I don't believe in open source any more than I believe in science. Open source a process, which reveals its truths in the market. What works survives, and what doesn't work fails. True for businesses, true for concepts, and true for economies overall.
Right now open source is working great for enterprises. Is it working for consumers?
There the results, so far, are mixed. Sure we have Google and other Internet companies built on an open source platform. But would they not exist if they were built on a proprietary platform?
Google and the other providers of Internet services also demonstrate the big problem with open source for consumers. They cut prices to zero, but they also take value from our contributions to the Net. (See my tax return for one example out of millions.)
Even the promise YouTube has made to start paying its contributors will deliver them a tiny fraction of the value Google gains, and it's not a negotiation.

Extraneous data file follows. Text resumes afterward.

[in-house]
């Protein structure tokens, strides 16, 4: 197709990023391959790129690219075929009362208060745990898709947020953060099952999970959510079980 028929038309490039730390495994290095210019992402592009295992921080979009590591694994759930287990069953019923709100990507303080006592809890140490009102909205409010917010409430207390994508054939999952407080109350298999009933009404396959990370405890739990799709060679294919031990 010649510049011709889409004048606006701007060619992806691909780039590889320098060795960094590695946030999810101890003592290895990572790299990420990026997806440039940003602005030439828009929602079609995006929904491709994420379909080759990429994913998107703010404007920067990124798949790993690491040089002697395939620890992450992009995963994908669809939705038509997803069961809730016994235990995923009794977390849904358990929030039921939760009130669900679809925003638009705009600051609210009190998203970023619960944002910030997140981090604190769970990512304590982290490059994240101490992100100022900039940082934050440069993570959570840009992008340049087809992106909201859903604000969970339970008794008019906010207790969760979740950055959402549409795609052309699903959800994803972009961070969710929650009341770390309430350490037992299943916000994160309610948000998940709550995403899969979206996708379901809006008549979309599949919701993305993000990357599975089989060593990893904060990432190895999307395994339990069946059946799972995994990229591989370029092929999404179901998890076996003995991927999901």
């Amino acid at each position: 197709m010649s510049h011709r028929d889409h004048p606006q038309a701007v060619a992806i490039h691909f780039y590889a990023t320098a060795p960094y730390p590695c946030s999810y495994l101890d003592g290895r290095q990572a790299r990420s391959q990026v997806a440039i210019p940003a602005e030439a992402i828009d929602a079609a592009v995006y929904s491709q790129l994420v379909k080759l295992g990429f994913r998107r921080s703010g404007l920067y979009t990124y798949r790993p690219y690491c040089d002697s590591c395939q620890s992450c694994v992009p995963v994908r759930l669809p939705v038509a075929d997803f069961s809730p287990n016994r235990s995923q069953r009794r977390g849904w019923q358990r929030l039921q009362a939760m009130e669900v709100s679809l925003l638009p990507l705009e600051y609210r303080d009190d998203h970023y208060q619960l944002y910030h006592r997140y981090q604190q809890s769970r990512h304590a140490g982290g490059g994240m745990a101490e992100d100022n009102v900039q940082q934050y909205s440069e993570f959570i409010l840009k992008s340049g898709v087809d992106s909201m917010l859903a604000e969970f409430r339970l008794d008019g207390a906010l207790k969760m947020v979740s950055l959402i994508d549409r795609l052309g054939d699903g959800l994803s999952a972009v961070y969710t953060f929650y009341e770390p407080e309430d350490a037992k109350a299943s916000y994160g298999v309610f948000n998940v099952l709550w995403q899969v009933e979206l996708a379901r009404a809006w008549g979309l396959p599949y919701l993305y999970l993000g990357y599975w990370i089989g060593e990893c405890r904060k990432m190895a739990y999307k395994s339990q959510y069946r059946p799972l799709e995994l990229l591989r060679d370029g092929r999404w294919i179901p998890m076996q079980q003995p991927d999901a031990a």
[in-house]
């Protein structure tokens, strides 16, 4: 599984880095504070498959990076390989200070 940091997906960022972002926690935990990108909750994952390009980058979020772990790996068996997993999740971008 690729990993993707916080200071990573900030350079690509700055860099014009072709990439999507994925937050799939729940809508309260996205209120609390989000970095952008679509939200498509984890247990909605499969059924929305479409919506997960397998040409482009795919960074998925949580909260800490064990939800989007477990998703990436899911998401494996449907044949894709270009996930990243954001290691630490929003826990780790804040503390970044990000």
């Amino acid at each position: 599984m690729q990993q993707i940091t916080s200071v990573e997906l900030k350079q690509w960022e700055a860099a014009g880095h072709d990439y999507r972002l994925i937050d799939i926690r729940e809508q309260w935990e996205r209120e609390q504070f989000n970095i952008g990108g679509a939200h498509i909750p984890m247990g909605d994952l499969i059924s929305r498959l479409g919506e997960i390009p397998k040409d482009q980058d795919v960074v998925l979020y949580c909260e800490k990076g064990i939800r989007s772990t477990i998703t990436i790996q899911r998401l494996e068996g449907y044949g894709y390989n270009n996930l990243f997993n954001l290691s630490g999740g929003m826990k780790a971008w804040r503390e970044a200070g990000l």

Open source is doing even worse in the desktop market. Apple and Microsoft are eating our lunch there. Sure, there are great open source applications like Firefox and Open Office, but where's the business model going?
As a business model, in other words, open source remains incomplete. While the machine runs great for enterprises who know they have IT budgets, its utility is limited for consumers, artists, and small businesses who need income, not just a cut in expenses, to make it through the day.
That's what the market is saying right now. If you don't agree, prove me wrong. Science and the market are like that, because belief is not the basis for either.